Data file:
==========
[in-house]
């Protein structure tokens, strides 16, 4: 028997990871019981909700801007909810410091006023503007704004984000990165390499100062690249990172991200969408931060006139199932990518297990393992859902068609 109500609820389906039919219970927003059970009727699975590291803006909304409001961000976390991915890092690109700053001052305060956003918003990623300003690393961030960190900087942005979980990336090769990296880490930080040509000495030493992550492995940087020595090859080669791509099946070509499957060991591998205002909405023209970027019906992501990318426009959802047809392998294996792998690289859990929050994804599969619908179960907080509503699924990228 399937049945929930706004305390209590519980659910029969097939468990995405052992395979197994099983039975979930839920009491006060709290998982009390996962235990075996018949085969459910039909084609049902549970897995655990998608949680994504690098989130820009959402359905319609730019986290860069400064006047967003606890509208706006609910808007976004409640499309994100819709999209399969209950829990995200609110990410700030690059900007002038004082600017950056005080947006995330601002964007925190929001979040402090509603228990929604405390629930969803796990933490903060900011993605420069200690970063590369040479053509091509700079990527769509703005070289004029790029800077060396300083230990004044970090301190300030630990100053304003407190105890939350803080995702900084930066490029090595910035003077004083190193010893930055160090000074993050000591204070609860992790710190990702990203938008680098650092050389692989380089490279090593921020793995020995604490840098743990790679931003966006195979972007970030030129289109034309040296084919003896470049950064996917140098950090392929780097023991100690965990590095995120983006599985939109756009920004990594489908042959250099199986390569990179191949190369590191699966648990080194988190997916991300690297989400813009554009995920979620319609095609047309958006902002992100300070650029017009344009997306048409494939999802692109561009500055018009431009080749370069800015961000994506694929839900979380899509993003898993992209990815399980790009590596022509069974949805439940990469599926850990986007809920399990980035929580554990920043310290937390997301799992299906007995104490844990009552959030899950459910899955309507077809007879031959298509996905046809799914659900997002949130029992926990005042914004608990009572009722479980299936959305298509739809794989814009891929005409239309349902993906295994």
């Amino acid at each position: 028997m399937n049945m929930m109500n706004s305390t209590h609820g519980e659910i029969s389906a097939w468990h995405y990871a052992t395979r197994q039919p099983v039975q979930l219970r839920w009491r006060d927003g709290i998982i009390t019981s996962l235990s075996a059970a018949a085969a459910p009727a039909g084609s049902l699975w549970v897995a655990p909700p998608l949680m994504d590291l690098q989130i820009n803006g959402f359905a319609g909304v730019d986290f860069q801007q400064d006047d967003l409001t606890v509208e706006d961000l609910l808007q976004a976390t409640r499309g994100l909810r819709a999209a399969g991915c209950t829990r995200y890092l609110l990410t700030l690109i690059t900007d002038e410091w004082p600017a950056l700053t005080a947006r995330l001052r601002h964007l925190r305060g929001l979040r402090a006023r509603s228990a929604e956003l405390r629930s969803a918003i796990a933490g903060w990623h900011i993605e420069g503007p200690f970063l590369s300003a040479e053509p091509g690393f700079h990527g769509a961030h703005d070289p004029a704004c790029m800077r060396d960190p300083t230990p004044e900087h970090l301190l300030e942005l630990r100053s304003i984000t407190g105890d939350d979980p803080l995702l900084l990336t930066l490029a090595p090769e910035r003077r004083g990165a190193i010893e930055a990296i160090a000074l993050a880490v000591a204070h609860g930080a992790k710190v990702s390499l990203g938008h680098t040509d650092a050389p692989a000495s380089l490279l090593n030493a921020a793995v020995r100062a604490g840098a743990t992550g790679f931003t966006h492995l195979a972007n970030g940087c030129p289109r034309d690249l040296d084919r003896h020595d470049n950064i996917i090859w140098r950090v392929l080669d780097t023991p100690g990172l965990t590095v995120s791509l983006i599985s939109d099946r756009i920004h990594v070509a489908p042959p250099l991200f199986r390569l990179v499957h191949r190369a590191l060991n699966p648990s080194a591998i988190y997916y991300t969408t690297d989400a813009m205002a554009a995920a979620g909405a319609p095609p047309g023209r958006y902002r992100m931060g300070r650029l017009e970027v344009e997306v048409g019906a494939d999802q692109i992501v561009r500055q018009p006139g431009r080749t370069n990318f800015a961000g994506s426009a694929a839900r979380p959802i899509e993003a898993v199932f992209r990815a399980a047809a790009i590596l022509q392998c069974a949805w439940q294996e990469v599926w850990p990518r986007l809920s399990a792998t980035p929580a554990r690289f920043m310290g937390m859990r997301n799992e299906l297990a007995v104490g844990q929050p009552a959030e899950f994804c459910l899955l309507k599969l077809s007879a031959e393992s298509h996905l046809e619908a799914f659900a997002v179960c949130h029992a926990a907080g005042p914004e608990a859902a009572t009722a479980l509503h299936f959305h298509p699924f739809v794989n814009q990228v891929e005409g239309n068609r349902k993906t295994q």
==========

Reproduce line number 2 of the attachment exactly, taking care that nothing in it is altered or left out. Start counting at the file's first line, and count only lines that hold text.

């Protein structure tokens, strides 16, 4: 028997990871019981909700801007909810410091006023503007704004984000990165390499100062690249990172991200969408931060006139199932990518297990393992859902068609 109500609820389906039919219970927003059970009727699975590291803006909304409001961000976390991915890092690109700053001052305060956003918003990623300003690393961030960190900087942005979980990336090769990296880490930080040509000495030493992550492995940087020595090859080669791509099946070509499957060991591998205002909405023209970027019906992501990318426009959802047809392998294996792998690289859990929050994804599969619908179960907080509503699924990228 399937049945929930706004305390209590519980659910029969097939468990995405052992395979197994099983039975979930839920009491006060709290998982009390996962235990075996018949085969459910039909084609049902549970897995655990998608949680994504690098989130820009959402359905319609730019986290860069400064006047967003606890509208706006609910808007976004409640499309994100819709999209399969209950829990995200609110990410700030690059900007002038004082600017950056005080947006995330601002964007925190929001979040402090509603228990929604405390629930969803796990933490903060900011993605420069200690970063590369040479053509091509700079990527769509703005070289004029790029800077060396300083230990004044970090301190300030630990100053304003407190105890939350803080995702900084930066490029090595910035003077004083190193010893930055160090000074993050000591204070609860992790710190990702990203938008680098650092050389692989380089490279090593921020793995020995604490840098743990790679931003966006195979972007970030030129289109034309040296084919003896470049950064996917140098950090392929780097023991100690965990590095995120983006599985939109756009920004990594489908042959250099199986390569990179191949190369590191699966648990080194988190997916991300690297989400813009554009995920979620319609095609047309958006902002992100300070650029017009344009997306048409494939999802692109561009500055018009431009080749370069800015961000994506694929839900979380899509993003898993992209990815399980790009590596022509069974949805439940990469599926850990986007809920399990980035929580554990920043310290937390997301799992299906007995104490844990009552959030899950459910899955309507077809007879031959298509996905046809799914659900997002949130029992926990005042914004608990009572009722479980299936959305298509739809794989814009891929005409239309349902993906295994």